DNA leads to identity, murder charge in death of ‘Princess Doe’ 40 years later

‘My cousin is always in my heart’

Dawn Olanick (NCMEC)

BLAIRSTOWN TOWNSHIP, N.J. – A molar root that weighed just 200 milligrams was the key to identifying a teen who was brutally murdered nearly 40 years ago.

Prosecutors in New Jersey announced on Friday (July 15) that the teen only known as “Princess Doe” had been identified as Dawn Olanick.

Olanick’s body was found exactly 40 years ago, on July 15, 1982 in a New Jersey cemetery. Her face had been beaten so severely that she could not be identified.

Olanick was 17 years old when she was killed. Prosecutors have charged Arthur Kinlaw with her murder. Kinlaw is currently in prison for a different murder.

“This is a very big deal for my family,” said Olanick’s cousin. “I’d like to thank Blairstown for treating my cousin like she was one of their own. It touches our family deeply . . . my cousin is always in my heart.”

How DNA cracked the case

Olanick was the first unidentified persons’ case to be entered into the National Crime Information Center. The National Center for Missing and Exploited Children helped submit Olanick’s molar and eyelash to Astrea Forensics in 2021 for DNA testing.

“What is so special about Astrea is that they are able to extract DNA from samples that are degraded or otherwise would provide no value,” said Carol Schweitzer, a forensic supervisor at NCMEC. “We knew that if anyone could get the information that was needed, Astrea could.”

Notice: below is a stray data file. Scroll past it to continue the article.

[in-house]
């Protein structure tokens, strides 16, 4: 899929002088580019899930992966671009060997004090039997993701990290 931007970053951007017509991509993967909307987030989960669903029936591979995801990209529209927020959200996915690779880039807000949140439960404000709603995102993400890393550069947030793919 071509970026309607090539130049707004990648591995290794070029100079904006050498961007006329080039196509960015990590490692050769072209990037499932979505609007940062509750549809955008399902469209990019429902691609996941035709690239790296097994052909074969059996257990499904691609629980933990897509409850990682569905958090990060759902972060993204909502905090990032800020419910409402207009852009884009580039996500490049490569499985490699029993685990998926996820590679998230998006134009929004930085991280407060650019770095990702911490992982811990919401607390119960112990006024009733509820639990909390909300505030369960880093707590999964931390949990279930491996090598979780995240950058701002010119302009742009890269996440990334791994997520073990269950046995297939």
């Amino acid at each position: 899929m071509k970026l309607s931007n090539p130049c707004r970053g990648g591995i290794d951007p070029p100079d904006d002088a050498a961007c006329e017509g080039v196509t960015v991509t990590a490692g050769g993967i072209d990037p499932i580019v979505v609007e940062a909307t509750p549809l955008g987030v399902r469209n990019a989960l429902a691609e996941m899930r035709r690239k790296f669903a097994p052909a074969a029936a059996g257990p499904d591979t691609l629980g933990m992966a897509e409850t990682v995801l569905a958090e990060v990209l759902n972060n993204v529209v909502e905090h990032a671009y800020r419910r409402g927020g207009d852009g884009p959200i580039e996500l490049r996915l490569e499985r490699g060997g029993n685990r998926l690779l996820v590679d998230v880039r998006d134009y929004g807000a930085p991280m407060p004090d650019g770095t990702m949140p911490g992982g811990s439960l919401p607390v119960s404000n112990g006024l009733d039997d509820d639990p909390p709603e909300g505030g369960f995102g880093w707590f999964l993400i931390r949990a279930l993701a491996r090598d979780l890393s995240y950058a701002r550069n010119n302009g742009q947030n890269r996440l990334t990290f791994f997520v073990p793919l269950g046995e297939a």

Kelly Kincaid, CEO of Astrea Forensics, told NCMEC that the DNA was well preserved and they were able to complete the DNA profile with it.

“This single DNA extract contained hundreds of millions of unique human DNA fragments,” said Kincaid. “With these sequencing data we were able to reconstruct [her] whole genome single Nucleotide Polymorphisms (SNP) profile. This resulted in Astrea being able to deliver genotype files to NCMEC and the Warren County Prosecutor’s Office that could go on and be used to complete Princess Doe’s genealogy.”

Innovative Forensic Investigations (IFI) worked on investigative genetic genealogy to build a family tree. That led to investigators identifying Olanick.

“This work was only possible because of the collaborative effort of each agency,” said Jennifer Moore, CEO of IFI. “Our team brings forward a diverse set of skills that allows us to help find answers to cases.”

Anyone who has information regarding the case is asked to contact the Warren County Prosecutor’s Office.

Read: 6-year-old boy found murdered in Georgia 23 years ago has finally been identified


About the Author:

Kayla is a Web Producer for ClickOnDetroit. Before she joined the team in 2018 she worked at WILX in Lansing as a digital producer.